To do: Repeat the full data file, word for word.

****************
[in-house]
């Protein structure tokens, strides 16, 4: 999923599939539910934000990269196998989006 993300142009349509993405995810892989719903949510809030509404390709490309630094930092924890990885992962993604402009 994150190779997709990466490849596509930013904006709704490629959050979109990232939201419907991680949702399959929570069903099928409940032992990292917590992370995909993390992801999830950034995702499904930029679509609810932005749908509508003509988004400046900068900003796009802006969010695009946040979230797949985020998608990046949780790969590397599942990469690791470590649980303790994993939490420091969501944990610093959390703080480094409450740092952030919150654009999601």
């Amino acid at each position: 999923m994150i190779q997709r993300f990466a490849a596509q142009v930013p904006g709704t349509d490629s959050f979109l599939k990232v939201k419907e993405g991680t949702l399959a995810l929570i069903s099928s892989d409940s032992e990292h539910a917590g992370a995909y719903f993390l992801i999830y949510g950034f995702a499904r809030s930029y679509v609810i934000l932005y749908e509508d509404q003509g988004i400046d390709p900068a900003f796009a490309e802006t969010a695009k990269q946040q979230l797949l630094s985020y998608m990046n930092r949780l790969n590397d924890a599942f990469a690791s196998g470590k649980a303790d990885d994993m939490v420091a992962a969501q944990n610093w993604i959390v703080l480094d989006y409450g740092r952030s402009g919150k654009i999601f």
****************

[in-house]
């Protein structure tokens, strides 16, 4: 999923599939539910934000990269196998989006 993300142009349509993405995810892989719903949510809030509404390709490309630094930092924890990885992962993604402009 994150190779997709990466490849596509930013904006709704490629959050979109990232939201419907991680949702399959929570069903099928409940032992990292917590992370995909993390992801999830950034995702499904930029679509609810932005749908509508003509988004400046900068900003796009802006969010695009946040979230797949985020998608990046949780790969590397599942990469690791470590649980303790994993939490420091969501944990610093959390703080480094409450740092952030919150654009999601």
């Amino acid at each position: 999923m994150i190779q997709r993300f990466a490849a596509q142009v930013p904006g709704t349509d490629s959050f979109l599939k990232v939201k419907e993405g991680t949702l399959a995810l929570i069903s099928s892989d409940s032992e990292h539910a917590g992370a995909y719903f993390l992801i999830y949510g950034f995702a499904r809030s930029y679509v609810i934000l932005y749908e509508d509404q003509g988004i400046d390709p900068a900003f796009a490309e802006t969010a695009k990269q946040q979230l797949l630094s985020y998608m990046n930092r949780l790969n590397d924890a599942f990469a690791s196998g470590k649980a303790d990885d994993m939490v420091a992962a969501q944990n610093w993604i959390v703080l480094d989006y409450g740092r952030s402009g919150k654009i999601f």